From Department of Justice:
President Barack Obama set a high bar for open government, and he set it quickly. A minute after he took office, the White House website declared his administration would become “the most open and transparent in history.” By the end of his first full day on the job, Obama had issued high-profile orders pledging “a new era” and “an unprecedented level of openness” across the massive federal government.
A few open government and FOIA news items selected from many of interest that we might or might not have drawn attention to earlier:
NFOIC debuts #OpenGovVideos with interviews featuring Ken Bunting and Emily Ramshaw
The National Freedom of Information Coalition (NFOIC) announced it has introduced #OpenGovVideos, an online video project that will help tell the story of why open government is important to all citizens.
From Washington Post:
The latest call for the Obama administration to publicly release its legal justification for a drone strike that killed U.S.-born al-Qaida cleric Anwar al-Awlaki in Yemen last year came Wednesday in the form of a federal lawsuit.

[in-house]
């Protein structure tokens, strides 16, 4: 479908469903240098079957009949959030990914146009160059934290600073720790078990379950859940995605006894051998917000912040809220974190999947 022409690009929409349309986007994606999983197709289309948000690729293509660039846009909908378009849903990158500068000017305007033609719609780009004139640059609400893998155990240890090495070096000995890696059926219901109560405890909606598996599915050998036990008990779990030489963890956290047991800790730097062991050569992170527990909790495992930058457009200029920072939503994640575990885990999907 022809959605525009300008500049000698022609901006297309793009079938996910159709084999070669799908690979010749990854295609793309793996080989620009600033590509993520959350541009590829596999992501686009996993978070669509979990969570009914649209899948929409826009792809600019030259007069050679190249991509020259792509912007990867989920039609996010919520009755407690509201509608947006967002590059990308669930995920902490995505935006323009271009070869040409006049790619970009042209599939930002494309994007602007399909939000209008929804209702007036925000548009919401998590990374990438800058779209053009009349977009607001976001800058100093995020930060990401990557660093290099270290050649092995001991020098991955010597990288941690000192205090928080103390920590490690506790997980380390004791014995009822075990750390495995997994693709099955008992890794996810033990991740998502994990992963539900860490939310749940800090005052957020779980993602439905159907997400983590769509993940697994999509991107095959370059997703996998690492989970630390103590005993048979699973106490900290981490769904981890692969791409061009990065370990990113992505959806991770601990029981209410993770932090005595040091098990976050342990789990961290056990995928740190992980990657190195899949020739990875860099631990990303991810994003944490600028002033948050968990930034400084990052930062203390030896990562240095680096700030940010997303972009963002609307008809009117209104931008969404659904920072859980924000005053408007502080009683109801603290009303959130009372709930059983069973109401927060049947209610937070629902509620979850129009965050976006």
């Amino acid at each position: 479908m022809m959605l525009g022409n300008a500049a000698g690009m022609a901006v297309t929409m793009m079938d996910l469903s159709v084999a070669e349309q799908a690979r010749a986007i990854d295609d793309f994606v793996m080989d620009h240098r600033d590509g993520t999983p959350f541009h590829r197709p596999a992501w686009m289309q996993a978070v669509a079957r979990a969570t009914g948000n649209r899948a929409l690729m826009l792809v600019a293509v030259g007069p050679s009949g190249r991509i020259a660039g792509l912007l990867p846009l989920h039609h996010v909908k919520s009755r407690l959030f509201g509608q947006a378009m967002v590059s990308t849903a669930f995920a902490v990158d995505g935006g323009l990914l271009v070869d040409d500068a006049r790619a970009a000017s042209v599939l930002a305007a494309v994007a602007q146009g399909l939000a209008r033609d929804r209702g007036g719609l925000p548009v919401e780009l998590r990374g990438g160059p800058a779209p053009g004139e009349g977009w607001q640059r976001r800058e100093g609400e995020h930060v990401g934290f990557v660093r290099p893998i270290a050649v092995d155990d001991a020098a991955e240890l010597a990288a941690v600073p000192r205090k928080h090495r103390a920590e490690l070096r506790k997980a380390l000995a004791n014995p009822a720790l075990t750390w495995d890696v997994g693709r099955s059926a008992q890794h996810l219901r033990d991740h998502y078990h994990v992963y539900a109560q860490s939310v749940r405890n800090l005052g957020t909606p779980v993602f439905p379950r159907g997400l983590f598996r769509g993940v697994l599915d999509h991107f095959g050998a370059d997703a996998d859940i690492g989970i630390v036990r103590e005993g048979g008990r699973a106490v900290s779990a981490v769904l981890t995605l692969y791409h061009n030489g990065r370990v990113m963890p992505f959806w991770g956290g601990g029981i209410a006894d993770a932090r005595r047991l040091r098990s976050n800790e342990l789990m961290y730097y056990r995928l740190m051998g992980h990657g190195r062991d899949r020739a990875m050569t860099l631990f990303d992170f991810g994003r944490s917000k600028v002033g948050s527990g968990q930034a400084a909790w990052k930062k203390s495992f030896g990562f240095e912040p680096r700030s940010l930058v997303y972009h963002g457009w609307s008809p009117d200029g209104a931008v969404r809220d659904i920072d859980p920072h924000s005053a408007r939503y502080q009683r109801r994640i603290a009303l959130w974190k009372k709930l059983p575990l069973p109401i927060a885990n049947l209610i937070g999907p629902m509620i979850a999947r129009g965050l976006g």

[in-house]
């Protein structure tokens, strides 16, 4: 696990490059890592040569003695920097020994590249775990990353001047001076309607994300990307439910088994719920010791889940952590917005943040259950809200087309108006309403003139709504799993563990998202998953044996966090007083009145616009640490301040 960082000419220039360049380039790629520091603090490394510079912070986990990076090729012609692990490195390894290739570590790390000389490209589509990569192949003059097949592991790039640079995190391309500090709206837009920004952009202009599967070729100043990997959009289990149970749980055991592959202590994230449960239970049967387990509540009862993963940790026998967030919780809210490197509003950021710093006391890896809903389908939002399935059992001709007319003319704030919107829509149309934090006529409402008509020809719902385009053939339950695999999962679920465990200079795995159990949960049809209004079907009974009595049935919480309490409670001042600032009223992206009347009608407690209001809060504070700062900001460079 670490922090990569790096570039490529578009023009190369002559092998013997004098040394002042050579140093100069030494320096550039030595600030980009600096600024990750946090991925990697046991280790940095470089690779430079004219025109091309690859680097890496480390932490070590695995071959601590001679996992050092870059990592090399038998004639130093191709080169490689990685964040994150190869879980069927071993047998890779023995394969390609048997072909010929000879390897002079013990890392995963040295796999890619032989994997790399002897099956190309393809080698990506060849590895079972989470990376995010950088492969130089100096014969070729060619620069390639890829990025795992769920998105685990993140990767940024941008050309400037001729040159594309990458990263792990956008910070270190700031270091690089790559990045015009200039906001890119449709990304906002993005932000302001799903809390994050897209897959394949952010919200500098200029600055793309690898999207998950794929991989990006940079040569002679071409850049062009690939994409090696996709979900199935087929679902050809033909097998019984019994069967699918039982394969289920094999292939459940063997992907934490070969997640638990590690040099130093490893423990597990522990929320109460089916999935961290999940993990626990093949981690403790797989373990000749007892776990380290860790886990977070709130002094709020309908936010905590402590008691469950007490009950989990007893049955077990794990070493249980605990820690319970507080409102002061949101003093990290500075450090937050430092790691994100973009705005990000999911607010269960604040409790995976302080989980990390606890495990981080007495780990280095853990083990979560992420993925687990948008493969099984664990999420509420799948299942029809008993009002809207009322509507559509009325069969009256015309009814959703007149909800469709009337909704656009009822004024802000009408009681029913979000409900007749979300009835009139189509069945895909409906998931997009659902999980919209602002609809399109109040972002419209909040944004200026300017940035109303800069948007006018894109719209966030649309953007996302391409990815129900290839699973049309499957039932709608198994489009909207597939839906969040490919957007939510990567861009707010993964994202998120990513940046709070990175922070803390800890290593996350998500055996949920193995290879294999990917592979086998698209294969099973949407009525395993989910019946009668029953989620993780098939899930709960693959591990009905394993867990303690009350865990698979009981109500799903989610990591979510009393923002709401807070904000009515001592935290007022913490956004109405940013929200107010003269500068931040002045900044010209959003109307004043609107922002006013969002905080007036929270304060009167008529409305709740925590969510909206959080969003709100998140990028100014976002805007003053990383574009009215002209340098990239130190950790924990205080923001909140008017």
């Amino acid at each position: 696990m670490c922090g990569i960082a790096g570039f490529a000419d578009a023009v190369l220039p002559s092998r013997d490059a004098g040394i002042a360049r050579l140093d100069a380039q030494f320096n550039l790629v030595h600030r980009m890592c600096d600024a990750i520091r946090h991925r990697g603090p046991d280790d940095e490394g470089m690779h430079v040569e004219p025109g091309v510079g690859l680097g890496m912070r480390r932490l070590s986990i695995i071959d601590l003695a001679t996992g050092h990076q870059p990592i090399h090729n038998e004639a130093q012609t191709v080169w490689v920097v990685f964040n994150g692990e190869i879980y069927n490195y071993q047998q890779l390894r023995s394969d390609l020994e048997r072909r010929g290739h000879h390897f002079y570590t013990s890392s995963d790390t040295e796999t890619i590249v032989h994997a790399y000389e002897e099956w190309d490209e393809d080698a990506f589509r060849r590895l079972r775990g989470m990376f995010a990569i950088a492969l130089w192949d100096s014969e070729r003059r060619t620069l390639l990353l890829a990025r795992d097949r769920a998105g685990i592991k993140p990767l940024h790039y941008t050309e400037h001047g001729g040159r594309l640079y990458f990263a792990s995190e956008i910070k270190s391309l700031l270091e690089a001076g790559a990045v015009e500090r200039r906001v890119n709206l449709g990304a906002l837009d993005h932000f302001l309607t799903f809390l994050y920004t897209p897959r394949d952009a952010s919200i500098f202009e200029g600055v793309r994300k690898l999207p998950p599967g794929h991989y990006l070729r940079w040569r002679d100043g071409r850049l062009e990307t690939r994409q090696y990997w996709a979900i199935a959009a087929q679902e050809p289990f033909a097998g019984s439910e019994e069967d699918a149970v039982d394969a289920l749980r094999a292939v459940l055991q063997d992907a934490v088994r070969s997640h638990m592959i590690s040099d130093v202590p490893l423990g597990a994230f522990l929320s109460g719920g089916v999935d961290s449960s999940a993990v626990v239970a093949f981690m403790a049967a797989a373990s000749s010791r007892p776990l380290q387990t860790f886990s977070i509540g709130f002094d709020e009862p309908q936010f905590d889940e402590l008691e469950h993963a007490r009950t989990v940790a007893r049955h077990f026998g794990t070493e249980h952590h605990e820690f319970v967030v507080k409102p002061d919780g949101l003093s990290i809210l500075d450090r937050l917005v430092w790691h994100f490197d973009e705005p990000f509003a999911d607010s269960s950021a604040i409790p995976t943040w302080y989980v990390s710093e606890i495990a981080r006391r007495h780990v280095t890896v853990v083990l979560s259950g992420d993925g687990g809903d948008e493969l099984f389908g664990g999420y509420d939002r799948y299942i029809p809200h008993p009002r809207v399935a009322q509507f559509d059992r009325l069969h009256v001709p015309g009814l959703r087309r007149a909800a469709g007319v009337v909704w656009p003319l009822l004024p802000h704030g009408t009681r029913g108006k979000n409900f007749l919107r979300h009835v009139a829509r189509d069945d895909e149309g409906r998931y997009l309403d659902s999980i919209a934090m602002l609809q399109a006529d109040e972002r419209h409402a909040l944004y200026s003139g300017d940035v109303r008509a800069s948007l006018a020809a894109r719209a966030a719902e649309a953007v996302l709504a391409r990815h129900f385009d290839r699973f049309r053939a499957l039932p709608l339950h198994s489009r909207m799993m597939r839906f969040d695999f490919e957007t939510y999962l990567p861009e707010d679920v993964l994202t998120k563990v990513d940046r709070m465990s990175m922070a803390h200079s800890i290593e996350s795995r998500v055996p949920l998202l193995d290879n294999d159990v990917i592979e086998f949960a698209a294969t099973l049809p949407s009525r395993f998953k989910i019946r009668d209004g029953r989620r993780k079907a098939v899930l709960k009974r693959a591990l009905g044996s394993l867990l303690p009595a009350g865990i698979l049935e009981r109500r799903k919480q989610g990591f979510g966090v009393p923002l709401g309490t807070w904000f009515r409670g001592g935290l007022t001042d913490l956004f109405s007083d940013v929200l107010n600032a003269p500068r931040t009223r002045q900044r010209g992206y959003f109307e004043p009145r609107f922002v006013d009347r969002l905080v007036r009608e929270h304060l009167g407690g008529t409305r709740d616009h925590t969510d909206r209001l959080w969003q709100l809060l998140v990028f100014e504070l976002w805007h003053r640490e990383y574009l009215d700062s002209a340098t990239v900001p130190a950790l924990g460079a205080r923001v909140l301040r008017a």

From The FOIA Project:
When the Obama administration came to office in January 2009, it promised openness and transparency in government. On his first full day in office, President Barack Obama issued a memorandum concerning his administration’s beliefs on the Freedom of Information Act (FOIA), ordering federal officials to err on the side of openness.
A Senate staffer was tasked two years ago with compiling reports for a subcommittee about the number of times annually the Justice Department employed a covert internet and telephone surveillance method known as pen register and trap-and-trace capturing.
But the records, which the Justice Department is required to forward to Congress annually, were nowhere in sight.
From ACLU's Blog of Rights:
Today we filed a lawsuit under the Freedom of Information Act to demand that the government release basic — and accurate — information about the government’s targeted killing program.
From Courthouse News Service:
WASHINGTON (CN) – A nonprofit government watchdog claims the FBI refuses to release information on "the government's identification and surveillance of individuals who have demonstrated support for or interest in WikiLeaks."
The Electronic Privacy Information Center sued the Department of Justice's Criminal Division and National Security Division, and the FBI, in a FOIA complaint in Federal Court.